Are you up to date on your Fracking? If not, we can enlighten you. In the most elementary terminology, Fracking means using a powerful drill to crack a big shale rock deep about a mile into the earth’s surface to extract natural gas.
Now, we’ll proceed with a slightly more technical explanation. Fracking, also known as hydraulic fracturing, refers to the method of removing natural gas from layers of shale rock. These rocks are located deep within the earth’s surface and were once believed to be inaccessible. Today, three dimensional imaging identifies the best drilling path. After the extraction area is determined, it is walled-off with cement to protect groundwater from becoming vulnerable to contamination, once the shale is broken. The ability to drill both horizontally and vertically, enables the least complicated means of injecting the highly pressurized liquid that will be used to facilitate the actual fracking. Then, powerful hydraulic drills are used to carry-out the injection. The pressure of the liquid will actually create fractures within the deepest layers of shale rock in order to reach and extract the natural gas.
Though fracking is a successful and innovative process, it is not a rapid one. One drill can often take more than a month to complete. Perhaps the most important news related to fracking is that in early August of this year, the United States Department of Energy announced its allocation of $18 million dollars to underwrite thirty-two research projects, all focusing on state-of-the-art geothermal research. The funds are to be distributed as follows:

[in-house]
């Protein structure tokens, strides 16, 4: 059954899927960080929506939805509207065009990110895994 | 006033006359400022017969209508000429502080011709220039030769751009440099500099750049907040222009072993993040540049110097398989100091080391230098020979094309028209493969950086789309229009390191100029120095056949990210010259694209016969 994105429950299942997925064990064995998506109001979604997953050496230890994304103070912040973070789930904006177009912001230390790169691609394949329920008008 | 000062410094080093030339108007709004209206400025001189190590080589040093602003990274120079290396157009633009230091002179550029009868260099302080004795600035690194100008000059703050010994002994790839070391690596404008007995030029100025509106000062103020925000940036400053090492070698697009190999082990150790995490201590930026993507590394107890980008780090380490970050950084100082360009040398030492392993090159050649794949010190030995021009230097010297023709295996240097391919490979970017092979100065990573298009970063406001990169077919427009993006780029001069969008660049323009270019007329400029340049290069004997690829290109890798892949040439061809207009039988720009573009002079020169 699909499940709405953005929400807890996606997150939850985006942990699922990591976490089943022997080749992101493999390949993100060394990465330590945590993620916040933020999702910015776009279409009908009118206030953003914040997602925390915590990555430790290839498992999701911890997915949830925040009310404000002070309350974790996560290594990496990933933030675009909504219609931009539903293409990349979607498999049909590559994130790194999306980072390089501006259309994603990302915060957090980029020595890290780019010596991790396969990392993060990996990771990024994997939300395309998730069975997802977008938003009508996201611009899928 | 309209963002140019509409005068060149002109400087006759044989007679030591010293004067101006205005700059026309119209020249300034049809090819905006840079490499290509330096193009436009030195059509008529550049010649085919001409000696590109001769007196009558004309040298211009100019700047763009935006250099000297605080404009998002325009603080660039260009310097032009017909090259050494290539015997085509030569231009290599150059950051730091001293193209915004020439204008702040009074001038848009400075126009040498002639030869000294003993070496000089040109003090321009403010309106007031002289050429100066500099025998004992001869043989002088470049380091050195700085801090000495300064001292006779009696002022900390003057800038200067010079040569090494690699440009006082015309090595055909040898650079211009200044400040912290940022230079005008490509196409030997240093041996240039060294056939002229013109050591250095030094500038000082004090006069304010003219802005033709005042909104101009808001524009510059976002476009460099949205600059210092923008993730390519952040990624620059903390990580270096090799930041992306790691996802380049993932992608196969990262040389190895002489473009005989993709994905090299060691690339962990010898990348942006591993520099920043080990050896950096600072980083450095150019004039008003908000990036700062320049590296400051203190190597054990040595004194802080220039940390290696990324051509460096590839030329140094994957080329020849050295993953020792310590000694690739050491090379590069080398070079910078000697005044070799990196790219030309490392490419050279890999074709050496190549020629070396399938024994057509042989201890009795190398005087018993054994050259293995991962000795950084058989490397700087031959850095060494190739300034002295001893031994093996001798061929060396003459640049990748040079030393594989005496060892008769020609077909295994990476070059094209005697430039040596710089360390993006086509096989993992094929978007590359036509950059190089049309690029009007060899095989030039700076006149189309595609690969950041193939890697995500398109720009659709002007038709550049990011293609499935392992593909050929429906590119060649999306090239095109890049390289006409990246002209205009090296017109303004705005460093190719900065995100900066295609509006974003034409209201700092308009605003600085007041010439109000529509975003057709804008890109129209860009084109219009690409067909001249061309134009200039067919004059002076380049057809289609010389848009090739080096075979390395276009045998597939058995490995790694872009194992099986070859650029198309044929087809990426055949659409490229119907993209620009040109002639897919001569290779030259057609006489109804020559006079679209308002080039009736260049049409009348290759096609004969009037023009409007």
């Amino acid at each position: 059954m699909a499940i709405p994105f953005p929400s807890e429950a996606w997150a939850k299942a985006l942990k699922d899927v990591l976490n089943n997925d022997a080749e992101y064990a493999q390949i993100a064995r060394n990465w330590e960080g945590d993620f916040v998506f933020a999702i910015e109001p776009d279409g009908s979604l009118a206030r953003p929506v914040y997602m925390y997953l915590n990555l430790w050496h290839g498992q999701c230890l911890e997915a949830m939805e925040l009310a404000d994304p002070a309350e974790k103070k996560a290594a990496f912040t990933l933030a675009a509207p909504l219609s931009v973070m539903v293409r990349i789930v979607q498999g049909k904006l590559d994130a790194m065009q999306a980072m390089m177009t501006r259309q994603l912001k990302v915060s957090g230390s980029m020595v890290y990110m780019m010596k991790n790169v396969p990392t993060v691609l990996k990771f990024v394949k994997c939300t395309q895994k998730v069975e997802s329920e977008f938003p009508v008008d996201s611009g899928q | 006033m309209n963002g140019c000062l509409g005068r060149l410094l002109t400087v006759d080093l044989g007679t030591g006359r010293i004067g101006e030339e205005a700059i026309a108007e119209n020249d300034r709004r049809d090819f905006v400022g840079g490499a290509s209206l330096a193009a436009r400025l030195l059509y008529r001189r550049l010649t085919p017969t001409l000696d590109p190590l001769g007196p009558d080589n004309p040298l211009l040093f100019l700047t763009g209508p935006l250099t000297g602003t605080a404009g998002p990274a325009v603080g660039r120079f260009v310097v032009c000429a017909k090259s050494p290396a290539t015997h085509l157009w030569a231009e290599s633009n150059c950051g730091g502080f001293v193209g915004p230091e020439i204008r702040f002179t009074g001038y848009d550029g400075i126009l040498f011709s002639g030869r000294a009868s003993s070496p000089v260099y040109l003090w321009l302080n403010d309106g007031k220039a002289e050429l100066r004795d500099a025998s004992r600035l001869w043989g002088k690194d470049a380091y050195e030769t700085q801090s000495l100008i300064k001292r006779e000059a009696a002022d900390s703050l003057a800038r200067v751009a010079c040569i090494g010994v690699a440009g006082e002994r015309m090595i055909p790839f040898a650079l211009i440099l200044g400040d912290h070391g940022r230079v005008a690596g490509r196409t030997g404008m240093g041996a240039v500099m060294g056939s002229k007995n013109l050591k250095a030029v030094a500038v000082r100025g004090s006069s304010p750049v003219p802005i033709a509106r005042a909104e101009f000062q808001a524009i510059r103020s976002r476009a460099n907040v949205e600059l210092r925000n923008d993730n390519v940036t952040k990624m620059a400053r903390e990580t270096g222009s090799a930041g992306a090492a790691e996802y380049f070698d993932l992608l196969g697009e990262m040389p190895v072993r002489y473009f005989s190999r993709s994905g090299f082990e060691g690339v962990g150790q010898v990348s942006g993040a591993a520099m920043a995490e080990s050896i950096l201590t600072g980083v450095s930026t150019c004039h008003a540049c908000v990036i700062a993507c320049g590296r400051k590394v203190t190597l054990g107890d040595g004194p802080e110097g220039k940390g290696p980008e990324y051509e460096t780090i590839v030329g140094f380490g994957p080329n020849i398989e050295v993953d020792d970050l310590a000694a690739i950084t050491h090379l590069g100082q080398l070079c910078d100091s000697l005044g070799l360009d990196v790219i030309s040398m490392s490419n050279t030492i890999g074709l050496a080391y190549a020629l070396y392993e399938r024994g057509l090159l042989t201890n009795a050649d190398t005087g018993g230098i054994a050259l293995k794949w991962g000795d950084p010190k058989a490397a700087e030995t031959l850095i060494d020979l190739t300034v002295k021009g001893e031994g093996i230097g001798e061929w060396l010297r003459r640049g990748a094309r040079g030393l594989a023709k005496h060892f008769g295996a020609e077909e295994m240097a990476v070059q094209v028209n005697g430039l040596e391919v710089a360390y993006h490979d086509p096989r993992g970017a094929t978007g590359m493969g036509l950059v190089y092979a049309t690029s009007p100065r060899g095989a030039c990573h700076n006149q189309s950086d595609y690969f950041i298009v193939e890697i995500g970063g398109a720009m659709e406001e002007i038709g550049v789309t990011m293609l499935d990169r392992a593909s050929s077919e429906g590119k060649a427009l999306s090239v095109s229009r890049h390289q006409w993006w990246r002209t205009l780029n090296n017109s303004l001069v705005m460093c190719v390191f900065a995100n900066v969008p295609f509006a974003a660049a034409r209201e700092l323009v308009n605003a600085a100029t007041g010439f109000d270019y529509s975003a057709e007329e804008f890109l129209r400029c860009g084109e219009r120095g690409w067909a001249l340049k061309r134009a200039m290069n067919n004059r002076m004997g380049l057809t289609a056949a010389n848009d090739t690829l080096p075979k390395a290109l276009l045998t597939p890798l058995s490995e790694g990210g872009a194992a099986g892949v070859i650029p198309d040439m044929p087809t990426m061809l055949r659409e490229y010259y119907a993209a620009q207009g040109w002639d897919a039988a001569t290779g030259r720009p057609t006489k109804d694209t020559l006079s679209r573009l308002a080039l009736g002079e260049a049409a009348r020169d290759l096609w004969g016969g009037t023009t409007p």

- $10 million to develop enhanced geothermal hydro fracturing systems
- $4 million to develop advanced liquid technology to extract heat from rock for the purpose of creating electricity and to gather valuable minerals
- $4 million to explore, identify and map the areas, most conducive to those heat and rock formations with the greatest economic potential for geothermal development.
When granting the funding, Doug Hollett, Director of the Department of Energy’s Geothermal Technology Office shared the following: “Investments in leading-edge geothermal technologies are diversifying our nation’s energy portfolio today, and could help power our low-carbon future tomorrow. The projects announced today aim to spur the development of cost-competitive geothermal energy and help provide U.S. manufacturers with the critical materials they need to build clean energy technologies right here in the United States.”
According to Mike Jacobs, Senior Energy Analyst at the Climate & Energy Program and a contributing writer for Concerned Scientist publications, one of the primary areas enjoying the fracking boom is located in the northern Appalachian Marcellus shale region, where they are producing seven times more natural gas today than they did in 2010. More importantly, the benefits have already begun to manifest themselves. There are many repercussions that exist in the northern Appalachian region, that go along with supplying 20 percent of the gas produced in the continental U.S. However, in the past decade, sustainable energy supplies have also grown in similar amounts. Wind power in the U.S. grew seven times from 2006, U.S. solar increased 10 times since 2009, and customer-based demand response in the Northeast grew seven times from 2006. Jacobs said “We enjoy an abundance of energy supplies, but which we choose will affect our health and the well-being of our communities.